Paul



Jan 26, 2013 at 06:32 AM
popinvasion
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p.1 #4 · Can you explain the 70-200 to me? and lens redundancy.


Thanks Paul for the response. Yeah I don't use it and expense is a concern but more importantly my inexperience with a few subjects have led me to wonder why I don't use one. It's a confidence issue, I see the 70-200 mentioned so often that I wonder what I may be missing/doing wrong. I just have found the 70-200 to feel too long and inconvenient. But the lens clearly has merit.


Jan 26, 2013 at 06:41 AM
scottam10
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p.1 #5 · Can you explain the 70-200 to me? and lens redundancy.


Longer lenses are great for portraits - 85mm or longer is ideal. Wide angle lenses are not flattering for head-and-shoulder portraits as they exaggerate the nose.
Longer lenses also allow you to blur the background to draw attention to your subject.
As you say, they also let you take photos from a comfortable distance without getting in people's faces.

Of course you can also achieve this with 85mm and/or 135mm prime lenses - I love my 85mm, but a 70-200mm zoom gives you a lot more flexibility and has a stabilizer.

Of course you don't HAVE to use a long lens if it doesn't fit your style, but I suggest you put one on your camera and have a go - you might find you like it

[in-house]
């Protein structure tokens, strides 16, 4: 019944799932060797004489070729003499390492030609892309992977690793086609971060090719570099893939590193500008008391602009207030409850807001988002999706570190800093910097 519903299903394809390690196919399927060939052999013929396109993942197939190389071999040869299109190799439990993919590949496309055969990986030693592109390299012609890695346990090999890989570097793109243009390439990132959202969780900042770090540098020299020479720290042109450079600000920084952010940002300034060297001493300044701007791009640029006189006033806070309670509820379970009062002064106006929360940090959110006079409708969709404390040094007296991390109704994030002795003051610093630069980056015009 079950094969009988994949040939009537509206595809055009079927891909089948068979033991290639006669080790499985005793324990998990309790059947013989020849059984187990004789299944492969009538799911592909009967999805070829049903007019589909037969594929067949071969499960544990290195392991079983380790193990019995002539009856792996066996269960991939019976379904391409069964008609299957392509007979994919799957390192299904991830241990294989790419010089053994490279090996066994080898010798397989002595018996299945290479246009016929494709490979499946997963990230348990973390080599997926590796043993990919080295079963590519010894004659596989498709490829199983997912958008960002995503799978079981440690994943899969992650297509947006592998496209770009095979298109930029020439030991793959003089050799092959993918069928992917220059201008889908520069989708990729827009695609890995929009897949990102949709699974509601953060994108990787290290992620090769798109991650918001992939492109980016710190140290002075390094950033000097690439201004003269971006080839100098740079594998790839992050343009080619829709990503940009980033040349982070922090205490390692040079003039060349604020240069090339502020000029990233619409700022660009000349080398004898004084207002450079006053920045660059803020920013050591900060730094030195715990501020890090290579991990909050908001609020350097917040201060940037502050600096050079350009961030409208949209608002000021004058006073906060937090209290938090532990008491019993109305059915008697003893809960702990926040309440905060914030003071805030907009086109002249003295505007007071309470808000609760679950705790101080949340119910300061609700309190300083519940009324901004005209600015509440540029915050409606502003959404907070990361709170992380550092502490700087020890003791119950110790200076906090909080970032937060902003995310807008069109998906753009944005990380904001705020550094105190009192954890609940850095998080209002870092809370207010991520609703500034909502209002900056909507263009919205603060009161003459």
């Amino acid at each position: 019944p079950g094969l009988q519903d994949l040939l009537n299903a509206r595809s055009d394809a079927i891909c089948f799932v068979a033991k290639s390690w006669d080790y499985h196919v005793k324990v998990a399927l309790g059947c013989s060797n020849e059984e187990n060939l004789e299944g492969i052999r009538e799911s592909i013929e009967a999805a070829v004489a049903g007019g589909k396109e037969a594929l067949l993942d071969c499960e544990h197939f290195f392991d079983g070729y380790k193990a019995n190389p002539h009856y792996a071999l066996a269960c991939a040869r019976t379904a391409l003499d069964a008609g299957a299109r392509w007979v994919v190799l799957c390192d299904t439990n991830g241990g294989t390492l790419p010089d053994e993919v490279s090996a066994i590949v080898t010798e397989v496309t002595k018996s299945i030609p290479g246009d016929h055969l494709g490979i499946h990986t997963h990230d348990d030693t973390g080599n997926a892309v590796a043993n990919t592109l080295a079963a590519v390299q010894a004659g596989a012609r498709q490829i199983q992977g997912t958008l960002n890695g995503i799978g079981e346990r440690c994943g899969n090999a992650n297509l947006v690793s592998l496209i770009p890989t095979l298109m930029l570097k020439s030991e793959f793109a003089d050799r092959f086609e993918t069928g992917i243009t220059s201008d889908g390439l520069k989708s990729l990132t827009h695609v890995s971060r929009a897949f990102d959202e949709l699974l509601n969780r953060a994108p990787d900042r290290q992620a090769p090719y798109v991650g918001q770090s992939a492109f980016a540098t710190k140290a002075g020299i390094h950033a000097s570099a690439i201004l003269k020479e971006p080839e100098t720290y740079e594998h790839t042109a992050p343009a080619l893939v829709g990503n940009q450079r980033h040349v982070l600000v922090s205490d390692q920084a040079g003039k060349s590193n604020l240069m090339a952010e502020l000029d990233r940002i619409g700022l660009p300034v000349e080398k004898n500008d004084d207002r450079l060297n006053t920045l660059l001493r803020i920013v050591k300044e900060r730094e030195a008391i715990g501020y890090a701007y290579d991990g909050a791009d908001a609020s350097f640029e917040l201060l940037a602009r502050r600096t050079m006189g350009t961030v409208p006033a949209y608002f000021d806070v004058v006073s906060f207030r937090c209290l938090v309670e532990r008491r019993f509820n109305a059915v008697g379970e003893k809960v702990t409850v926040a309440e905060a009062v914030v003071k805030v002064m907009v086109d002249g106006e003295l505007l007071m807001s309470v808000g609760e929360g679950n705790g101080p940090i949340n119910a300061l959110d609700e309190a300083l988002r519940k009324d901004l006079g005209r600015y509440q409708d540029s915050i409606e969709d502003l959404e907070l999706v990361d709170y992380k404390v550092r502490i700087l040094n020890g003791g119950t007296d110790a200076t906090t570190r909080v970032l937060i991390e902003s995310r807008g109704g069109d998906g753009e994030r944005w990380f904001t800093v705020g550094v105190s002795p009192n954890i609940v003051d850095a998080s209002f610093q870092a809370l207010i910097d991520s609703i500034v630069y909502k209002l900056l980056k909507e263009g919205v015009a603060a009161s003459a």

Jan 26, 2013 at 06:44 AM
afm901
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p.1 #6 · Can you explain the 70-200 to me? and lens redundancy.


popinvasion,

Go and rent a 70-210 VR2 and take it out for the day. Take no other lenses with you. Just shoot the 70-210. Take all kinds of photos with it. Shoot portraits and candids. Shoot street scenes. Use it in ways that you wouldn't think you would or could.

Go home and look at the results. At that point you will have a good idea.

The Tamron does not even compare to the 70-210 VR2.....

Scott



Jan 26, 2013 at 09:00 AM
Mark_L
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p.1 #7 · Can you explain the 70-200 to me? and lens redundancy.


Speed and flexibility. It is very fast focusing and tracks well, nikon's fast primes are not all too quick in the focusing department. VRII means I can get sharp shots at 200mm at 1/50. If you can't move around lots or have time to change lenses lots it is very useful plus nikon's 200mm is insane money and ancient 135mm is poorer performing making it an easy choice.


Jan 26, 2013 at 12:36 PM
Chestnut
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p.1 #8 · Can you explain the 70-200 to me? and lens redundancy.


popinvasion, there really isn't a reason for you to have the 70-200 if you don't use that focal range much. Yes, it's great glass, but if you don't need it, you don't need it.

It's fast, offers great flexibility in that range, and has very good IQ. Especially for sports, it's my primary workhorse (70-200 VR-I).